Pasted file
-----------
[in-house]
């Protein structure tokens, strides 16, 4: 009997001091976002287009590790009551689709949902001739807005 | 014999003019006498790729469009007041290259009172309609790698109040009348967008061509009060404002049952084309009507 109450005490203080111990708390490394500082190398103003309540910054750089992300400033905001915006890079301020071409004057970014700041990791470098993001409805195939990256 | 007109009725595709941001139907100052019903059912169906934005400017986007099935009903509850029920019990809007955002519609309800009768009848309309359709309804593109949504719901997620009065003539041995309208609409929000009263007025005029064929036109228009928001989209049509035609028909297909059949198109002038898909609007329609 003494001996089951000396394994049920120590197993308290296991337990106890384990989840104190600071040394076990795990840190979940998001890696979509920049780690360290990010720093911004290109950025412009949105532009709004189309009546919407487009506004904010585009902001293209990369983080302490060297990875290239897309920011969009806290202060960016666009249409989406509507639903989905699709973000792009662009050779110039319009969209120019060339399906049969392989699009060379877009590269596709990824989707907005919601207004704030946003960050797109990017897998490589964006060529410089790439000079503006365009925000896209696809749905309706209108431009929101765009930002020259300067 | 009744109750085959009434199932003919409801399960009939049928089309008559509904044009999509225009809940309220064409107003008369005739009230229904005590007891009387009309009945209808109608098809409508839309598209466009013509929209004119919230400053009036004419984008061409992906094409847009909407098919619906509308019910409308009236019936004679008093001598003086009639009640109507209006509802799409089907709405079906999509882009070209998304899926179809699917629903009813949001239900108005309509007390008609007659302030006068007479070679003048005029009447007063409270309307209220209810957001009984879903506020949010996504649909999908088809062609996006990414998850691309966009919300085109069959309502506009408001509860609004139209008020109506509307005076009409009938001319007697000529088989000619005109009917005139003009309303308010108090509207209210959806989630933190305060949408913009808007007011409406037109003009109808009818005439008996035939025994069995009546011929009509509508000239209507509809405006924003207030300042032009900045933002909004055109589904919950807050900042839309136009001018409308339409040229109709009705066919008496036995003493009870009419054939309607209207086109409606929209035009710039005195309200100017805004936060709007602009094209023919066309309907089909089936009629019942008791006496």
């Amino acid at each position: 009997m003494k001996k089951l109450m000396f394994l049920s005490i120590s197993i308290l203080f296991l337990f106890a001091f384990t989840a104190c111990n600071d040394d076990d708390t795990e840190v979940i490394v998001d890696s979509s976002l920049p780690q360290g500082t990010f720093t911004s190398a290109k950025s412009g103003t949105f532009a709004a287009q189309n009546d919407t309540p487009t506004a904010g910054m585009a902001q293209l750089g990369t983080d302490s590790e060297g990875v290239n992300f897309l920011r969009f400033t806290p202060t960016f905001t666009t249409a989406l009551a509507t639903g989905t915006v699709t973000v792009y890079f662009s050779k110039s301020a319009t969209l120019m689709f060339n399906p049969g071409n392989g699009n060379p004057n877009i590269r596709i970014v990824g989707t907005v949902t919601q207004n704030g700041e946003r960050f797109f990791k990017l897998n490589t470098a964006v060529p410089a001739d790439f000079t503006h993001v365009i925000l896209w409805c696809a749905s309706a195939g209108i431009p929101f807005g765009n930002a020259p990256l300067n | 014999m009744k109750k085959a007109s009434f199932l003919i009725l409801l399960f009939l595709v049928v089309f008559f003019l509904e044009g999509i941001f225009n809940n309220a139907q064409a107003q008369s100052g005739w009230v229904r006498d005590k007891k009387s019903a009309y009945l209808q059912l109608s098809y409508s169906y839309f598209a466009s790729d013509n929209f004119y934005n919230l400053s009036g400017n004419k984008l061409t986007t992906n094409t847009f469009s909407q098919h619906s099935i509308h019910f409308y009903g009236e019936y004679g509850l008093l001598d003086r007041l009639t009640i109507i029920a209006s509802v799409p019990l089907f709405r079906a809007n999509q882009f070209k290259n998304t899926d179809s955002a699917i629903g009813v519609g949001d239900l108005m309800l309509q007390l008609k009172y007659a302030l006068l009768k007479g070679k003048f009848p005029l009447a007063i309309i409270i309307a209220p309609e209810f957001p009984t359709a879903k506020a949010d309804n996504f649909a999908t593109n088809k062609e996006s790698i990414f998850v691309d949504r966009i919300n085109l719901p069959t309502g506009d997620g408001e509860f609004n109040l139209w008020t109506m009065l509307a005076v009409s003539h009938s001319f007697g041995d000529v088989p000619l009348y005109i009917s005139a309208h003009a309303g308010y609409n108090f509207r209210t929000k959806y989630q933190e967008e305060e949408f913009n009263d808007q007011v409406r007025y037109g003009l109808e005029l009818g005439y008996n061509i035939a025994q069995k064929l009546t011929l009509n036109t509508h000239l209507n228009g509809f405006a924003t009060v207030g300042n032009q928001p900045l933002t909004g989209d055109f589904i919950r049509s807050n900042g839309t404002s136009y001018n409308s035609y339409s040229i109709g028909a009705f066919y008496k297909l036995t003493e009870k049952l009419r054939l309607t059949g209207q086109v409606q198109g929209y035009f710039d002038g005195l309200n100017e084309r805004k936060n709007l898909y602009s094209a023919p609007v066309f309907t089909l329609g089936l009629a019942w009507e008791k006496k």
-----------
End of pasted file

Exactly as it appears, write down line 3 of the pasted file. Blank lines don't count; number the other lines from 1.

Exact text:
């Amino acid at each position: 009997m003494k001996k089951l109450m000396f394994l049920s005490i120590s197993i308290l203080f296991l337990f106890a001091f384990t989840a104190c111990n600071d040394d076990d708390t795990e840190v979940i490394v998001d890696s979509s976002l920049p780690q360290g500082t990010f720093t911004s190398a290109k950025s412009g103003t949105f532009a709004a287009q189309n009546d919407t309540p487009t506004a904010g910054m585009a902001q293209l750089g990369t983080d302490s590790e060297g990875v290239n992300f897309l920011r969009f400033t806290p202060t960016f905001t666009t249409a989406l009551a509507t639903g989905t915006v699709t973000v792009y890079f662009s050779k110039s301020a319009t969209l120019m689709f060339n399906p049969g071409n392989g699009n060379p004057n877009i590269r596709i970014v990824g989707t907005v949902t919601q207004n704030g700041e946003r960050f797109f990791k990017l897998n490589t470098a964006v060529p410089a001739d790439f000079t503006h993001v365009i925000l896209w409805c696809a749905s309706a195939g209108i431009p929101f807005g765009n930002a020259p990256l300067n | 014999m009744k109750k085959a007109s009434f199932l003919i009725l409801l399960f009939l595709v049928v089309f008559f003019l509904e044009g999509i941001f225009n809940n309220a139907q064409a107003q008369s100052g005739w009230v229904r006498d005590k007891k009387s019903a009309y009945l209808q059912l109608s098809y409508s169906y839309f598209a466009s790729d013509n929209f004119y934005n919230l400053s009036g400017n004419k984008l061409t986007t992906n094409t847009f469009s909407q098919h619906s099935i509308h019910f409308y009903g009236e019936y004679g509850l008093l001598d003086r007041l009639t009640i109507i029920a209006s509802v799409p019990l089907f709405r079906a809007n999509q882009f070209k290259n998304t899926d179809s955002a699917i629903g009813v519609g949001d239900l108005m309800l309509q007390l008609k009172y007659a302030l006068l009768k007479g070679k003048f009848p005029l009447a007063i309309i409270i309307a209220p309609e209810f957001p009984t359709a879903k506020a949010d309804n996504f649909a999908t593109n088809k062609e996006s790698i990414f998850v691309d949504r966009i919300n085109l719901p069959t309502g506009d997620g408001e509860f609004n109040l139209w008020t109506m009065l509307a005076v009409s003539h009938s001319f007697g041995d000529v088989p000619l009348y005109i009917s005139a309208h003009a309303g308010y609409n108090f509207r209210t929000k959806y989630q933190e967008e305060e949408f913009n009263d808007q007011v409406r007025y037109g003009l109808e005029l009818g005439y008996n061509i035939a025994q069995k064929l009546t011929l009509n036109t509508h000239l209507n228009g509809f405006a924003t009060v207030g300042n032009q928001p900045l933002t909004g989209d055109f589904i919950r049509s807050n900042g839309t404002s136009y001018n409308s035609y339409s040229i109709g028909a009705f066919y008496k297909l036995t003493e009870k049952l009419r054939l309607t059949g209207q086109v409606q198109g929209y035009f710039d002038g005195l309200n100017e084309r805004k936060n709007l898909y602009s094209a023919p609007v066309f309907t089909l329609g089936l009629a019942w009507e008791k006496k």